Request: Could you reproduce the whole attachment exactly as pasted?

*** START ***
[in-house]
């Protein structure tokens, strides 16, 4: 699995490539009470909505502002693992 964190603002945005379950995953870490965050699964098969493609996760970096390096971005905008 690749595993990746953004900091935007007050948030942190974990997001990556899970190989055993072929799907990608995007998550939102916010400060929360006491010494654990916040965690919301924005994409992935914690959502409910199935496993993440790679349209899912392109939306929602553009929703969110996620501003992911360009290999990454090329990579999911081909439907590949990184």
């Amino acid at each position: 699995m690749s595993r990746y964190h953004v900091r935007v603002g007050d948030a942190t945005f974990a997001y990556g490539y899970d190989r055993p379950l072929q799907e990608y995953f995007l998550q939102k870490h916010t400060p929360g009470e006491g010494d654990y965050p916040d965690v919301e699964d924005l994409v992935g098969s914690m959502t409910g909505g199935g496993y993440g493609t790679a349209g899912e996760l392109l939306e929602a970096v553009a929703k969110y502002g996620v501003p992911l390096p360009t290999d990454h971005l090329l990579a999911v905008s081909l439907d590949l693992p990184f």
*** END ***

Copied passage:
[in-house]
């Protein structure tokens, strides 16, 4: 699995490539009470909505502002693992 964190603002945005379950995953870490965050699964098969493609996760970096390096971005905008 690749595993990746953004900091935007007050948030942190974990997001990556899970190989055993072929799907990608995007998550939102916010400060929360006491010494654990916040965690919301924005994409992935914690959502409910199935496993993440790679349209899912392109939306929602553009929703969110996620501003992911360009290999990454090329990579999911081909439907590949990184």
């Amino acid at each position: 699995m690749s595993r990746y964190h953004v900091r935007v603002g007050d948030a942190t945005f974990a997001y990556g490539y899970d190989r055993p379950l072929q799907e990608y995953f995007l998550q939102k870490h916010t400060p929360g009470e006491g010494d654990y965050p916040d965690v919301e699964d924005l994409v992935g098969s914690m959502t409910g909505g199935g496993y993440g493609t790679a349209g899912e996760l392109l939306e929602a970096v553009a929703k969110y502002g996620v501003p992911l390096p360009t290999d990454h971005l090329l990579a999911v905008s081909l439907d590949l693992p990184f």